Pregnancy: The First 90 Days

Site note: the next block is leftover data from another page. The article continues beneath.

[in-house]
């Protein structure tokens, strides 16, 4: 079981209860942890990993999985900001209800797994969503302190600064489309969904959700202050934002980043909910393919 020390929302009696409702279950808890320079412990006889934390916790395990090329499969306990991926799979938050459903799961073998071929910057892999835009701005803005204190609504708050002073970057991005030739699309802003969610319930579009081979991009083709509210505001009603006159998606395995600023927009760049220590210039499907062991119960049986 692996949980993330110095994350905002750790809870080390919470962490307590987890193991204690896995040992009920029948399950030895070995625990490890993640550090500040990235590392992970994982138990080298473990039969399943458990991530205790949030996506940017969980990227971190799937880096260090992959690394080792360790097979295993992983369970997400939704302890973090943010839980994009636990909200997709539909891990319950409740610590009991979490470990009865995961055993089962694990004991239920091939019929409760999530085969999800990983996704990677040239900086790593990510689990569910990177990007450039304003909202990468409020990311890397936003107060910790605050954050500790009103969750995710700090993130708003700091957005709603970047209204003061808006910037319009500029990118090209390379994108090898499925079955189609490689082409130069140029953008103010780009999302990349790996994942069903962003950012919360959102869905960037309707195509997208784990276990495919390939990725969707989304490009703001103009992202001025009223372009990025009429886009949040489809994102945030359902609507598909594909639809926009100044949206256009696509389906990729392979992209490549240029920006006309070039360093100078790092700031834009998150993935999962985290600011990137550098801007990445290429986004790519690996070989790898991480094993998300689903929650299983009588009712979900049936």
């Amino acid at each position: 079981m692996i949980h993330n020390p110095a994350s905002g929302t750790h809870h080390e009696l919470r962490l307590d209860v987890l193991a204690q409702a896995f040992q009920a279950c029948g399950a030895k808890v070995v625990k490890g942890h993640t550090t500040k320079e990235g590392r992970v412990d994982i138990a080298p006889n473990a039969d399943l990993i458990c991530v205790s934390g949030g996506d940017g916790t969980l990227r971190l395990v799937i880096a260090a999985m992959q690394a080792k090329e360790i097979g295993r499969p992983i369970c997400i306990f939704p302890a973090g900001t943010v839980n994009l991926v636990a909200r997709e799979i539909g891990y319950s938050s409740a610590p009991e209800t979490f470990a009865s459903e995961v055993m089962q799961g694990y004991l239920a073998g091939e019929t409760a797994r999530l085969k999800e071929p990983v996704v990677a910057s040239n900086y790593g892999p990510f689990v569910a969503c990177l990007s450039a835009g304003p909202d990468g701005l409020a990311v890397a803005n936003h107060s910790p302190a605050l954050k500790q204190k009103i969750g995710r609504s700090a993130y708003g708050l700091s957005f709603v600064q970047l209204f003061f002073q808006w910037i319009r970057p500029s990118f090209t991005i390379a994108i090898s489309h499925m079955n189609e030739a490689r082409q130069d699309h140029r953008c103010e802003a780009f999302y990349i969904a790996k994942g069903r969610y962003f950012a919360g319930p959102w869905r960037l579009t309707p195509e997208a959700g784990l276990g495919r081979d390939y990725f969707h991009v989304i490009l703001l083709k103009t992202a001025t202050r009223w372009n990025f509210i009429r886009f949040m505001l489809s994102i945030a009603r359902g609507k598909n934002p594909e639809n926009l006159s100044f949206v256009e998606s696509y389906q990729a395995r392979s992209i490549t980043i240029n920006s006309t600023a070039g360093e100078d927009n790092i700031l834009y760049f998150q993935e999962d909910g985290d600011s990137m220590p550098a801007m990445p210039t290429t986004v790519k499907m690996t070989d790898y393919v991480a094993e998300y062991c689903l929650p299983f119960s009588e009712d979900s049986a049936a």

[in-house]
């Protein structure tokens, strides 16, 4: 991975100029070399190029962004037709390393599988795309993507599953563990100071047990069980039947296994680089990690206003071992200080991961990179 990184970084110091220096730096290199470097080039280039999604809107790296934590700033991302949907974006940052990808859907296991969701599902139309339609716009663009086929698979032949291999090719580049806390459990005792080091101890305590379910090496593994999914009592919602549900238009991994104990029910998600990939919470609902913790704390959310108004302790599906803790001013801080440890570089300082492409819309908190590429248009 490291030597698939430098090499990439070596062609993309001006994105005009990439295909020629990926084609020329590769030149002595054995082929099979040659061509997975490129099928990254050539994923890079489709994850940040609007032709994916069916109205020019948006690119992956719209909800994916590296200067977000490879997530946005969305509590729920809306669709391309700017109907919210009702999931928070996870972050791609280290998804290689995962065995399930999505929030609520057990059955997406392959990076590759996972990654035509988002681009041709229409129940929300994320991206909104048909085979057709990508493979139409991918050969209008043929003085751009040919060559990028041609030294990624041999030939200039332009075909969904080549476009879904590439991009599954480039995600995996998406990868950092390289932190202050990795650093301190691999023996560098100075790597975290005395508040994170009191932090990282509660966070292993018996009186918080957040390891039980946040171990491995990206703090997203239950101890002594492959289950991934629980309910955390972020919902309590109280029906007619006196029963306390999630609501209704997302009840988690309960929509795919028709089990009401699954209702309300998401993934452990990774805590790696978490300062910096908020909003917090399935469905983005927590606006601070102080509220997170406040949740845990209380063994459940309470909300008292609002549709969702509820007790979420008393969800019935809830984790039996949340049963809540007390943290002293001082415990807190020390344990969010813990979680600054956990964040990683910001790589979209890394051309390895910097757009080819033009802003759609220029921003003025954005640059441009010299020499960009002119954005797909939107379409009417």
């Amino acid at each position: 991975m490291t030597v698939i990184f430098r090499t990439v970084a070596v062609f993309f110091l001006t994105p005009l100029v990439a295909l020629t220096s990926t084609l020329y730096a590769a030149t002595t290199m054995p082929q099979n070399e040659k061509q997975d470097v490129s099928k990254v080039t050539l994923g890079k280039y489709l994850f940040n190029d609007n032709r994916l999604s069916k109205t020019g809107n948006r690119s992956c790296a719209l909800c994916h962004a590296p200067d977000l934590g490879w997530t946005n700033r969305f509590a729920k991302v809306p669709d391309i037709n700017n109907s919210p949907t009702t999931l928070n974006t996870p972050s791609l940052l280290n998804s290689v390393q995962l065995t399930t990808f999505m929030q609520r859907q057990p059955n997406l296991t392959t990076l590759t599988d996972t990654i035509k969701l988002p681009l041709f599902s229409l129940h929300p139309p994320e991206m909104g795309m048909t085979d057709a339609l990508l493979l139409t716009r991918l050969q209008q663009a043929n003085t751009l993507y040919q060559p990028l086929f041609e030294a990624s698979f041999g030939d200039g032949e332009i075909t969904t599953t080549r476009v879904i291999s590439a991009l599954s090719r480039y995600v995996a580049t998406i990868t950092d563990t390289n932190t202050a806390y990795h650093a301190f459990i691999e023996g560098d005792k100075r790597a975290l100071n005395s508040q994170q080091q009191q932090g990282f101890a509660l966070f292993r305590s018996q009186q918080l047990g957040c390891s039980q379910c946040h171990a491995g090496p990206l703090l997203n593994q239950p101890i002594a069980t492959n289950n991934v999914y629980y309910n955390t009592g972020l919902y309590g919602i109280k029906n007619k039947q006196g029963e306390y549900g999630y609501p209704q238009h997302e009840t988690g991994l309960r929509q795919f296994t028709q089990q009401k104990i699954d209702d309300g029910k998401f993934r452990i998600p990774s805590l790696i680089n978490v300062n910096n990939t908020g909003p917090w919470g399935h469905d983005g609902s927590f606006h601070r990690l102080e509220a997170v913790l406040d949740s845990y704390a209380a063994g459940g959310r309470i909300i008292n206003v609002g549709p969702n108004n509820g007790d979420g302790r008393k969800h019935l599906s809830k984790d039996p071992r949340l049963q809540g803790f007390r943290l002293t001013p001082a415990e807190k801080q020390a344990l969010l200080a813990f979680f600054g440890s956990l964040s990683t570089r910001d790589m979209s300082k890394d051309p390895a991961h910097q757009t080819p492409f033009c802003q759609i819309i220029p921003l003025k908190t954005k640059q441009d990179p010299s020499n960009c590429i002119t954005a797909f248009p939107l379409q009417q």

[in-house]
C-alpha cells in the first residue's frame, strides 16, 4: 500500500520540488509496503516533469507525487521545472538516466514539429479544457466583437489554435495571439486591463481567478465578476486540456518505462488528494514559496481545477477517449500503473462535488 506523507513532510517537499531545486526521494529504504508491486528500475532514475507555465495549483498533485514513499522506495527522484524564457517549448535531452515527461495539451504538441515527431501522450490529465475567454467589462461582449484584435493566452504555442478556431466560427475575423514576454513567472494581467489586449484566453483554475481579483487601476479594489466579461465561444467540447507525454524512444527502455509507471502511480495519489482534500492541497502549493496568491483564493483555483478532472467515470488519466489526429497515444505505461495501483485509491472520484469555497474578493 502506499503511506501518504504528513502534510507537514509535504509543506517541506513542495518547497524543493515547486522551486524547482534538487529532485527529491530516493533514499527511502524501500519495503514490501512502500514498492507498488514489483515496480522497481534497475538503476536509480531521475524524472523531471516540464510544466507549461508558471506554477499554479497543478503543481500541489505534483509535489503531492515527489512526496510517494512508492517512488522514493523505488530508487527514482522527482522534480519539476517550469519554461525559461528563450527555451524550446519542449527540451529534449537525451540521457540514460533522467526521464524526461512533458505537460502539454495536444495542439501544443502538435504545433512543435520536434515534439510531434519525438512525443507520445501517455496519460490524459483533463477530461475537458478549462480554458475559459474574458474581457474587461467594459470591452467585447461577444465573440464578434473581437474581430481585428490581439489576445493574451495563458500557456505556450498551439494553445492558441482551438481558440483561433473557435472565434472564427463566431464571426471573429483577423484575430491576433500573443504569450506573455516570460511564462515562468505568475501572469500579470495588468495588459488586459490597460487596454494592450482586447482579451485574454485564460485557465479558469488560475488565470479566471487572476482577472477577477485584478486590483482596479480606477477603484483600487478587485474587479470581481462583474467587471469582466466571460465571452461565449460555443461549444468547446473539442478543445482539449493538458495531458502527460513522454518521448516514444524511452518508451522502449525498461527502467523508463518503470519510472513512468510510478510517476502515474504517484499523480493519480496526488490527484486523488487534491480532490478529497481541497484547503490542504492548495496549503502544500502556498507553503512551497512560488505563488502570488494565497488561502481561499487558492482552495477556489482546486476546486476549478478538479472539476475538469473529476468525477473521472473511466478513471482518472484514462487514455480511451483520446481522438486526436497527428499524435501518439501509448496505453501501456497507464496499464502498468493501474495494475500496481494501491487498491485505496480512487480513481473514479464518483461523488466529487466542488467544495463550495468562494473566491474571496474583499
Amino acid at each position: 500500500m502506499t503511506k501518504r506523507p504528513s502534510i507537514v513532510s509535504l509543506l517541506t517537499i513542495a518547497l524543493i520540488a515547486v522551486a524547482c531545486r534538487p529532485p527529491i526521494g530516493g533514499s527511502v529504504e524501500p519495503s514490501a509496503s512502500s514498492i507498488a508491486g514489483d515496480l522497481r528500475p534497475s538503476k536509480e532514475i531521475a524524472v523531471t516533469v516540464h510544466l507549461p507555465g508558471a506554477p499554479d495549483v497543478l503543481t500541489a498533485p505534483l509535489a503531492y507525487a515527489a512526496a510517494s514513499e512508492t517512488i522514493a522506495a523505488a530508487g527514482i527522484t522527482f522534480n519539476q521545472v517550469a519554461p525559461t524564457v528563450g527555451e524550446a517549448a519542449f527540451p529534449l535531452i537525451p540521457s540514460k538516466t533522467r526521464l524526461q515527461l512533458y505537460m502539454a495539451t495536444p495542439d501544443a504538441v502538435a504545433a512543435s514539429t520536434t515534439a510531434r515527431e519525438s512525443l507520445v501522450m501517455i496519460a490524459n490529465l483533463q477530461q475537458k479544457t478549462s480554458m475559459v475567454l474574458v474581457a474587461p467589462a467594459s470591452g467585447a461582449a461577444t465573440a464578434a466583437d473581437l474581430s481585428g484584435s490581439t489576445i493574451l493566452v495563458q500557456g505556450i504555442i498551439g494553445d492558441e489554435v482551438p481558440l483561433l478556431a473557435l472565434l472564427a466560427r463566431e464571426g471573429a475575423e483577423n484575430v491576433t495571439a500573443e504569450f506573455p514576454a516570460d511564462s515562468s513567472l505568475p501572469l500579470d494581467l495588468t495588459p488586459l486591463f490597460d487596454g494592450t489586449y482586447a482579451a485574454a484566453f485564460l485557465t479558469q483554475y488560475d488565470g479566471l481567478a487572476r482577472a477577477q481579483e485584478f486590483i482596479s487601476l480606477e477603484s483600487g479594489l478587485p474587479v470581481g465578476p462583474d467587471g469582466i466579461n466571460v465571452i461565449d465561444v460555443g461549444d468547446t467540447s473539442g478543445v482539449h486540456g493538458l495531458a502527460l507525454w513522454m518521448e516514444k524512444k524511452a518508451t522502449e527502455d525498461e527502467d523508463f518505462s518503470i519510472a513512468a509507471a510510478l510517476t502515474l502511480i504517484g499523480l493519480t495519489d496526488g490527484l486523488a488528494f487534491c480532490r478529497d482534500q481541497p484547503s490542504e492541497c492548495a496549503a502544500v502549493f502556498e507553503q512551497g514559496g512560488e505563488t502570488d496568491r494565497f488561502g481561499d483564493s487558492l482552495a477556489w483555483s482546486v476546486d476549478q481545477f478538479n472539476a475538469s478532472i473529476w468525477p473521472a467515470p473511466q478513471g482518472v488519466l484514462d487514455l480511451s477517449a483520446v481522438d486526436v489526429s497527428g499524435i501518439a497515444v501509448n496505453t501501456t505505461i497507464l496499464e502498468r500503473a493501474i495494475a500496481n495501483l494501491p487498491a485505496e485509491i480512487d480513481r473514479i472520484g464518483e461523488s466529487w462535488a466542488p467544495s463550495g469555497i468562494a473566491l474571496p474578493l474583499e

In the mythology of pregnancy, women who are expecting -- like 19th-century women on a hot day -- glow. And there are actually women like this, women who love being pregnant, who find it energizes them, filling them with optimism and verve.Nothing could be further from my experience. When I got pregnant the first time I started writing a novel about a woman who was pregnant, which was mostly an excuse to detail how I terrible I felt. Ultimately I cut most of the material that was tedious to a nonpregnant reader, even when that nonpregnant reader was me. But this winter I find myself pregnant again, and it all comes back to me: the constant hunger that manifests itself as nausea, and the way the taste of food changes, intensifying and becoming bitter, so that cheese always seems rancid and even water has a flavor I can't tolerate. Worst of all is the fatigue that verges on depression, making me feel incompetent to face the day -- let alone the prospect of a second child. During my first pregnancy I would occasionally call in sick or put my head down on my desk. But now I only work half-time; the other half I'm home with my bouncing, exhausting 2-year-old. Calling in sick is not an option. There is no time to rest.I've been thinking about the women who lived in Wisconsin a hundred years ago -- pioneer women alone on the frontier. The men are out hunting or plowing. The women are cooking, cleaning, baking bread, making soap, sewing clothes, mending, tending the fire, carrying water--and taking care of four or five or six children -- and almost all the time they are doing this, they are pregnant! And nursing too, likely as not. What I think is, I would not have survived it. I would have lain down in the woods and waited for a panther.Only what would have become of the children? For those who want children, the only things worse than the first trimester of pregnancy are ceasing prematurely to be pregnant and not being pregnant at all. (I don't think even labor is worse, since it only lasts a day or two and you can get an epidural.) My first pregnancy ended in a miscarriage after 10 weeks and remains the single hardest thing that has ever happened to me. At that time I didn't know anyone else who'd ever gone through one, or so I thought. But when I told friends what happened, they said, yes, that happened to me, to my sister, to my neighbor. I don't know if I was more comforted or appalled that so many pregnancies (especially, it seemed, first pregnancies) were ending this way. It's tempting to blame pollution, chemicals in the food, video display terminals. And for all I know some of these may be contributing factors. But more probable is that we know we're pregnant so extraordinarily early these days that we're more likely to know when we're miscarrying, whereas our mothers probably misconstrued early miscarriages as late periods-- which in a way they are.The home pregnancy tests are very accurate very early, but what they don't account for is the wishful vision of the test taker. When I was trying to get pregnant I woke my husband early one morning to show him what I believed to be an extremely faint positive line on my test. (The package instructions assured me that any line, however faint, constituted a positive test.) He took one look at the little stick and put it down. "There's no line," he said, and went back to sleep.The next month the line was clearer; I left the test on the bathroom sink, but by the time my husband got up it had faded away to nothing, and it wasn't easy to convince him it had really been there. When my doctor later confirmed my pregnancy in her office she offered me the positive test as a souvenir, but by then I didn't really need a test at all, let alone a souvenir. The constant furry taste in the back of my mouth and my aching, swollen breasts were enough.I know that, reproductively speaking, I'm one of the lucky ones. I conceive easily; I've only had one miscarriage. Still, I wake these winter mornings full of nausea and despair. These are the few small things that help: crackers on the bed table; giving up altogether on cooking and housework; walking; television (to anesthetize me and to occupy my daughter); knowing it will end. And, of course, complaining to other pregnant women. (Even women who have recently had babies are mostly useless, as though the trauma of birth has purged their memories.) So here is my complaint. I know some of you are shaking your heads, thinking this self-pitying and overblown. But I hope it will bring comfort to a few tired, discouraged women to know that somebody else in the world is as utterly, entirely miserable as you.


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